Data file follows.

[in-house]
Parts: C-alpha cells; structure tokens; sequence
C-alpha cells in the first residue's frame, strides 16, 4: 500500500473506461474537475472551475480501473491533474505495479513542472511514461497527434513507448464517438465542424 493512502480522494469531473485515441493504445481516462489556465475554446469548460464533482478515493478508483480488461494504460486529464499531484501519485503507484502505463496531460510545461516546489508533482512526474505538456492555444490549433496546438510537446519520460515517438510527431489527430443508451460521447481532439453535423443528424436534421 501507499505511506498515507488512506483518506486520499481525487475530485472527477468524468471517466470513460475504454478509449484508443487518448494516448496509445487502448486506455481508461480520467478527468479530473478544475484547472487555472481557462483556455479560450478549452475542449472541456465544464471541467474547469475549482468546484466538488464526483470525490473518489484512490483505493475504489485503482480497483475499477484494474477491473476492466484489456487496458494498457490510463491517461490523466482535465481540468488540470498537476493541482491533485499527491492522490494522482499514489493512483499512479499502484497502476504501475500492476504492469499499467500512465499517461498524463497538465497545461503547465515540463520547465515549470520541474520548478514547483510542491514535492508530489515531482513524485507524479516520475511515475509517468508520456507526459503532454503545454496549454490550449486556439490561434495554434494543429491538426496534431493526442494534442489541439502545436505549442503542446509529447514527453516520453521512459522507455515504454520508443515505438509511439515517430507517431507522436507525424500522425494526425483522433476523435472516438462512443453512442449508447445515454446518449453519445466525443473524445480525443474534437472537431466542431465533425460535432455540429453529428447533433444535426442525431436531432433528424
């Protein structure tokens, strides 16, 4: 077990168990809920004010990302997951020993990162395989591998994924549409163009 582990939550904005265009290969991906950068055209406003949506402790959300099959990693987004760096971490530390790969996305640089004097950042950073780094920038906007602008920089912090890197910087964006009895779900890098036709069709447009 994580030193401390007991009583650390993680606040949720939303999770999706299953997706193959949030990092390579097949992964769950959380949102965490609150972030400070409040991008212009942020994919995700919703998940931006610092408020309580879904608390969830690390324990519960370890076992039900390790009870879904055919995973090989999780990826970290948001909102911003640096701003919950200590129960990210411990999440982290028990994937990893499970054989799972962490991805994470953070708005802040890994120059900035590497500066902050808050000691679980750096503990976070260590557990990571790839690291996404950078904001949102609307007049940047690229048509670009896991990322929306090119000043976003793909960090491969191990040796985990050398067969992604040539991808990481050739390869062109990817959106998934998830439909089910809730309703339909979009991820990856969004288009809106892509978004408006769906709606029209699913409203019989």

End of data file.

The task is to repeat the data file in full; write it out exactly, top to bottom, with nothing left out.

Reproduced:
[in-house]
Parts: C-alpha cells; structure tokens; sequence
C-alpha cells in the first residue's frame, strides 16, 4: 500500500473506461474537475472551475480501473491533474505495479513542472511514461497527434513507448464517438465542424 493512502480522494469531473485515441493504445481516462489556465475554446469548460464533482478515493478508483480488461494504460486529464499531484501519485503507484502505463496531460510545461516546489508533482512526474505538456492555444490549433496546438510537446519520460515517438510527431489527430443508451460521447481532439453535423443528424436534421 501507499505511506498515507488512506483518506486520499481525487475530485472527477468524468471517466470513460475504454478509449484508443487518448494516448496509445487502448486506455481508461480520467478527468479530473478544475484547472487555472481557462483556455479560450478549452475542449472541456465544464471541467474547469475549482468546484466538488464526483470525490473518489484512490483505493475504489485503482480497483475499477484494474477491473476492466484489456487496458494498457490510463491517461490523466482535465481540468488540470498537476493541482491533485499527491492522490494522482499514489493512483499512479499502484497502476504501475500492476504492469499499467500512465499517461498524463497538465497545461503547465515540463520547465515549470520541474520548478514547483510542491514535492508530489515531482513524485507524479516520475511515475509517468508520456507526459503532454503545454496549454490550449486556439490561434495554434494543429491538426496534431493526442494534442489541439502545436505549442503542446509529447514527453516520453521512459522507455515504454520508443515505438509511439515517430507517431507522436507525424500522425494526425483522433476523435472516438462512443453512442449508447445515454446518449453519445466525443473524445480525443474534437472537431466542431465533425460535432455540429453529428447533433444535426442525431436531432433528424
């Protein structure tokens, strides 16, 4: 077990168990809920004010990302997951020993990162395989591998994924549409163009 582990939550904005265009290969991906950068055209406003949506402790959300099959990693987004760096971490530390790969996305640089004097950042950073780094920038906007602008920089912090890197910087964006009895779900890098036709069709447009 994580030193401390007991009583650390993680606040949720939303999770999706299953997706193959949030990092390579097949992964769950959380949102965490609150972030400070409040991008212009942020994919995700919703998940931006610092408020309580879904608390969830690390324990519960370890076992039900390790009870879904055919995973090989999780990826970290948001909102911003640096701003919950200590129960990210411990999440982290028990994937990893499970054989799972962490991805994470953070708005802040890994120059900035590497500066902050808050000691679980750096503990976070260590557990990571790839690291996404950078904001949102609307007049940047690229048509670009896991990322929306090119000043976003793909960090491969191990040796985990050398067969992604040539991808990481050739390869062109990817959106998934998830439909089910809730309703339909979009991820990856969004288009809106892509978004408006769906709606029209699913409203019989």